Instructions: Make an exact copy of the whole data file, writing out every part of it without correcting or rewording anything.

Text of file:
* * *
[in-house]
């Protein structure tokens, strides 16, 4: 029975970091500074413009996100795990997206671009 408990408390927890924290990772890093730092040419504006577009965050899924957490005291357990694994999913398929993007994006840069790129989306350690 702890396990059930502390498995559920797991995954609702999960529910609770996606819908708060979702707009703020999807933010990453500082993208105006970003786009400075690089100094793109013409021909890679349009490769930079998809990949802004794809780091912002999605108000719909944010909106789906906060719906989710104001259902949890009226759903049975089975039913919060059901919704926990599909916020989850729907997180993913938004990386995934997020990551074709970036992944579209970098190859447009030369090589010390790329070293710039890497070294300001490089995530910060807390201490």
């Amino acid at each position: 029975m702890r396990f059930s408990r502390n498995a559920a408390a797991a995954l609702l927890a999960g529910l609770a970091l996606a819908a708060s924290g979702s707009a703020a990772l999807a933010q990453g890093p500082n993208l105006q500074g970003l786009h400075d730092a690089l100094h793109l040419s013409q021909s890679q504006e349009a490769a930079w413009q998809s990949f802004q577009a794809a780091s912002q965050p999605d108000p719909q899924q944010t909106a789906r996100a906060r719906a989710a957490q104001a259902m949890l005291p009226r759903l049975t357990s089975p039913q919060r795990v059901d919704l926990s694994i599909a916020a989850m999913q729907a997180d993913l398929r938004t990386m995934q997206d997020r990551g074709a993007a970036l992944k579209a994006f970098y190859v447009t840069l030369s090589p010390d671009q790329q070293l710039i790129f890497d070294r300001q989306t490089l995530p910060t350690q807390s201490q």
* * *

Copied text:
[in-house]
């Protein structure tokens, strides 16, 4: 029975970091500074413009996100795990997206671009 408990408390927890924290990772890093730092040419504006577009965050899924957490005291357990694994999913398929993007994006840069790129989306350690 702890396990059930502390498995559920797991995954609702999960529910609770996606819908708060979702707009703020999807933010990453500082993208105006970003786009400075690089100094793109013409021909890679349009490769930079998809990949802004794809780091912002999605108000719909944010909106789906906060719906989710104001259902949890009226759903049975089975039913919060059901919704926990599909916020989850729907997180993913938004990386995934997020990551074709970036992944579209970098190859447009030369090589010390790329070293710039890497070294300001490089995530910060807390201490």
């Amino acid at each position: 029975m702890r396990f059930s408990r502390n498995a559920a408390a797991a995954l609702l927890a999960g529910l609770a970091l996606a819908a708060s924290g979702s707009a703020a990772l999807a933010q990453g890093p500082n993208l105006q500074g970003l786009h400075d730092a690089l100094h793109l040419s013409q021909s890679q504006e349009a490769a930079w413009q998809s990949f802004q577009a794809a780091s912002q965050p999605d108000p719909q899924q944010t909106a789906r996100a906060r719906a989710a957490q104001a259902m949890l005291p009226r759903l049975t357990s089975p039913q919060r795990v059901d919704l926990s694994i599909a916020a989850m999913q729907a997180d993913l398929r938004t990386m995934q997206d997020r990551g074709a993007a970036l992944k579209a994006f970098y190859v447009t840069l030369s090589p010390d671009q790329q070293l710039i790129f890497d070294r300001q989306t490089l995530p910060t350690q807390s201490q």